Ontological-Hysteric Theater founded by Richard ForemanPosted: September 29, 2011
The Ontological-Hysteric Theater (OHT) was founded in 1968 by Richard Foreman.
According to his website, his aim was “stripping the theater bare of everything but the singular and essential impulse to stage the static tension of interpersonal relations in space. The OHT seeks to produce works that balance a primitive and minimal style with extremely complex and theatrical themes. The core of the company’s annual programming is Richard Foreman’s theater pieces, of which he has made over 50 in the last 40 years.
“Foreman’s trademark “total theater” unites elements of the performative, auditory and visual arts, philosophy, psychoanalysis and literature for a unique result. Foreman’s style is not meant to be ‘cerebral’, but rather, the density of his compositional theater is an attempt to viscerally reflect and process everything that he has inherited from his explorations in twentieth century thought and art. Foreman engages in what the poet John Keats famously described as “negative capability” – i.e. “when a man is capable of being in uncertainties, mysteries, doubts, without any irritable reaching after fact and reason.” He seeks to make work that unsettles and disorients received ideas and opens the doors for alternative models of perception, organization, and understanding. Of course as times, technologies and experiences change, strategies must shift as well. In 2005 Foreman began a second chapter in his work with the introduction of the digital video and film media as dominating forces in his redefinition of ontologically hysteric theater.”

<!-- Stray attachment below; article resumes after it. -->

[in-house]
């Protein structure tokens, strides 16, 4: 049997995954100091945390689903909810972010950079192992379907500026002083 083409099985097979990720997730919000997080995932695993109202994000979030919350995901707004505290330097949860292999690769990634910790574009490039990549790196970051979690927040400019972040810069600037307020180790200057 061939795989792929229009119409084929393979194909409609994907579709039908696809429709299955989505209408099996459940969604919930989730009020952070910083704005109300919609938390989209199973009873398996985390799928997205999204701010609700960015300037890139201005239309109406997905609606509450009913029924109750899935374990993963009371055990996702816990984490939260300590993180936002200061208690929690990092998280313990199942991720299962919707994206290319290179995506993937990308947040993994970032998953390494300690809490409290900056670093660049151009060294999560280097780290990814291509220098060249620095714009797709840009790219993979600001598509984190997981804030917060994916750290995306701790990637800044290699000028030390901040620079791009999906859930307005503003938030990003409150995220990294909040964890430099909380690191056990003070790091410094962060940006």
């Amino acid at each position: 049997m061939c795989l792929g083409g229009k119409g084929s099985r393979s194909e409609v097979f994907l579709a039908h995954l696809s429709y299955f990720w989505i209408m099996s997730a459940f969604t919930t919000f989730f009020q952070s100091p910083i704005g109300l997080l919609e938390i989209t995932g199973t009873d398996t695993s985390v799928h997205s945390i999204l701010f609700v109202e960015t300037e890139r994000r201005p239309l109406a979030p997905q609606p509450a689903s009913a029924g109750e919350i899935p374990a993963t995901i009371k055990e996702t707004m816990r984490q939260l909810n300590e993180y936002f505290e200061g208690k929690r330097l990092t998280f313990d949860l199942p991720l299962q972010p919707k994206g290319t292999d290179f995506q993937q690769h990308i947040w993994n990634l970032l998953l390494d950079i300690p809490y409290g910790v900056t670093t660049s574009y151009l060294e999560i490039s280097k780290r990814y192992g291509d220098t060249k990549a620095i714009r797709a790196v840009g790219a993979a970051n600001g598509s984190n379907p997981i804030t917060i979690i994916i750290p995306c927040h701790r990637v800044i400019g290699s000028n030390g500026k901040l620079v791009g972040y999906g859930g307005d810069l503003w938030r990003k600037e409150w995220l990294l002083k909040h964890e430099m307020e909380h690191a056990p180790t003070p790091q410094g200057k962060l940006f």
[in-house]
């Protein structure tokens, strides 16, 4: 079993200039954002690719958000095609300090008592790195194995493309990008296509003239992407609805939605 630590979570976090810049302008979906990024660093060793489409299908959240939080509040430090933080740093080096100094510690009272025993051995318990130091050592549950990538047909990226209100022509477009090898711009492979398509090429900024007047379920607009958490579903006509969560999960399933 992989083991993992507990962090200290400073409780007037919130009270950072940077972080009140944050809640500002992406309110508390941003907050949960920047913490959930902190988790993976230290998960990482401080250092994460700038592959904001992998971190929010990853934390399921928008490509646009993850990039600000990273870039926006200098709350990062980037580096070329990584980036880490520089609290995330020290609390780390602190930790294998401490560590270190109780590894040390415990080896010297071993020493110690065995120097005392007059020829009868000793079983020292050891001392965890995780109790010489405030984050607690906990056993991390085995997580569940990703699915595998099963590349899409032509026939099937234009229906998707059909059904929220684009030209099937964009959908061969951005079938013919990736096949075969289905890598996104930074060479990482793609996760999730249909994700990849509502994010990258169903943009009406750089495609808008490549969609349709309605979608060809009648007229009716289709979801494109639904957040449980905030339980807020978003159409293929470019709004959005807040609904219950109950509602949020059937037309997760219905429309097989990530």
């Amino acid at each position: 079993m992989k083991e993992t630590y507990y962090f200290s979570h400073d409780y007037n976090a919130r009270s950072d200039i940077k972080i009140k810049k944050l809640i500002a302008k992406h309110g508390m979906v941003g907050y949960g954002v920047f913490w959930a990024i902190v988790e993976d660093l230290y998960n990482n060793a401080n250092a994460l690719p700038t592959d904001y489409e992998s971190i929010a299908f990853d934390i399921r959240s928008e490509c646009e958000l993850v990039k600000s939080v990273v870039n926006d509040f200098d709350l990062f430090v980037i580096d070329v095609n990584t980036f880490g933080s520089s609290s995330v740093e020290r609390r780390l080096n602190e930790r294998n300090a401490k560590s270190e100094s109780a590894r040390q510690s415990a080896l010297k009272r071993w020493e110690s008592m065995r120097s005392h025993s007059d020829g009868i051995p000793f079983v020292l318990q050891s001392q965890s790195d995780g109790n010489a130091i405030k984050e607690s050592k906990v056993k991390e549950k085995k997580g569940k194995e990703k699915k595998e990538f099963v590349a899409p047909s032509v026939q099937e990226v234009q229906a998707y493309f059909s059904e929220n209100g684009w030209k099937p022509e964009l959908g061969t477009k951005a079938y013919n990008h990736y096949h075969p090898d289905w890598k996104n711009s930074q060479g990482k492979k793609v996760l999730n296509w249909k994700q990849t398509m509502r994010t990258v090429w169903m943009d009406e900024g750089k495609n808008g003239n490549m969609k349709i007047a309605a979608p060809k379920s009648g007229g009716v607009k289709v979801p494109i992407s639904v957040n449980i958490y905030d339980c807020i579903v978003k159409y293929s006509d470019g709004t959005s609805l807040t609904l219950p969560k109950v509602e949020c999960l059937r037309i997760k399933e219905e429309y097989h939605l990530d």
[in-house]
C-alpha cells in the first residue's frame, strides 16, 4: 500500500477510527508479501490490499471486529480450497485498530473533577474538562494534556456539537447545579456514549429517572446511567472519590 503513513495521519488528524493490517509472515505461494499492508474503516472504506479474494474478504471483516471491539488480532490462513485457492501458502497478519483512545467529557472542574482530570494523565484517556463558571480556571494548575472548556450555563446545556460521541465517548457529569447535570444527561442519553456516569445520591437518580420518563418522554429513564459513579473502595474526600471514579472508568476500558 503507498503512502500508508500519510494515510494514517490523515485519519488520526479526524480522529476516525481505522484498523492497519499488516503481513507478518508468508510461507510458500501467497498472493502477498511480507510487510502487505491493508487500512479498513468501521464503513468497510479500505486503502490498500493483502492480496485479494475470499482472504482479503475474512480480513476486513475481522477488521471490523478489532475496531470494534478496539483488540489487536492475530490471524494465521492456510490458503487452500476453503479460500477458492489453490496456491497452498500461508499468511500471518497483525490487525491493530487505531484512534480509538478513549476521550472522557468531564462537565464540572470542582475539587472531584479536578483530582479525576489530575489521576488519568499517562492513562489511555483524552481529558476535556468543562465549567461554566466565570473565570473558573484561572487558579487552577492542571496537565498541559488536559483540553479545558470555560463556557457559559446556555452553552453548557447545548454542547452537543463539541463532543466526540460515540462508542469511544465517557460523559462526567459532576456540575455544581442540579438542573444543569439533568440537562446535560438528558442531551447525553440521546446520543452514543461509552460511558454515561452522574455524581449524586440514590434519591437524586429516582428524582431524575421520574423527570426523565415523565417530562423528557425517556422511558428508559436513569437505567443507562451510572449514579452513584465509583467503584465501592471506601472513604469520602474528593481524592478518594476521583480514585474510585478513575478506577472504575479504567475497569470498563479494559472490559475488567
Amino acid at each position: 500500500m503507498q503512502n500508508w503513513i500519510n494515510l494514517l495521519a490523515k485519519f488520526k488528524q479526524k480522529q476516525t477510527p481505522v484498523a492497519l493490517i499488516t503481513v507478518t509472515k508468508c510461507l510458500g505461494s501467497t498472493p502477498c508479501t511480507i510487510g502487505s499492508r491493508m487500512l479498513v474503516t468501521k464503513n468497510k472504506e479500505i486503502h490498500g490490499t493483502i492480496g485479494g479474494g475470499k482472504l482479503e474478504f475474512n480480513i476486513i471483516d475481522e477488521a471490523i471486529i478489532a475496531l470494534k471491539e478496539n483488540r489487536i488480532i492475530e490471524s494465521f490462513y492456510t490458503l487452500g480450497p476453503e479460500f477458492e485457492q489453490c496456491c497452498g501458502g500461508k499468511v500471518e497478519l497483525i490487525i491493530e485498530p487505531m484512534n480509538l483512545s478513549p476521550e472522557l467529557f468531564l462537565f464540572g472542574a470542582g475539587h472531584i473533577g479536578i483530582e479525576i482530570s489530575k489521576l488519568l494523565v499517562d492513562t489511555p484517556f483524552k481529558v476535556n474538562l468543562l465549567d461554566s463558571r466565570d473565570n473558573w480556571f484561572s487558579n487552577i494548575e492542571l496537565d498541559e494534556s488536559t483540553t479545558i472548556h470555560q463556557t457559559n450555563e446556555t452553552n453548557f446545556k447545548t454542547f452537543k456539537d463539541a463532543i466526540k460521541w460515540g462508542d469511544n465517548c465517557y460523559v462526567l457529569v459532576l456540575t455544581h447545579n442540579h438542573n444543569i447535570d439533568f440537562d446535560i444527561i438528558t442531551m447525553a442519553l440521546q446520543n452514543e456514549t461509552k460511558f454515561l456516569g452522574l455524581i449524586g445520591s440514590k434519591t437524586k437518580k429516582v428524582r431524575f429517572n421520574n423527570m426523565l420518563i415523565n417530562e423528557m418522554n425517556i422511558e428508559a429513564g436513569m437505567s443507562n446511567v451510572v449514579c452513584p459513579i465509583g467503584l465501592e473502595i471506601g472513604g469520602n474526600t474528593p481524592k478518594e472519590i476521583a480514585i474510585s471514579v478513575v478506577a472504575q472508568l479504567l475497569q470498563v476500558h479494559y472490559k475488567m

According to the New York Times, The Ontological-Hysteric Theater is leaving its performance space at St. Mark’s Church in the Bowery in June, the playwright and director Richard Foreman said in a news release. The Ontological, which has had a permanent home at St. Mark’s, in the East Village, since 1992, will wrap up operations there on June 30, the end of its 2009-10 season, according to the release. “My aesthetic remains the same,” Mr. Foreman said in the statement, “but after many years of making theater there’s been a thematic deepening of everything I’ve been working towards that can now only be made possible through film.” The Ontological-Hysteric Theater will continue to function, with the possibility of an occasional theatrical production, but will focus on film and video work.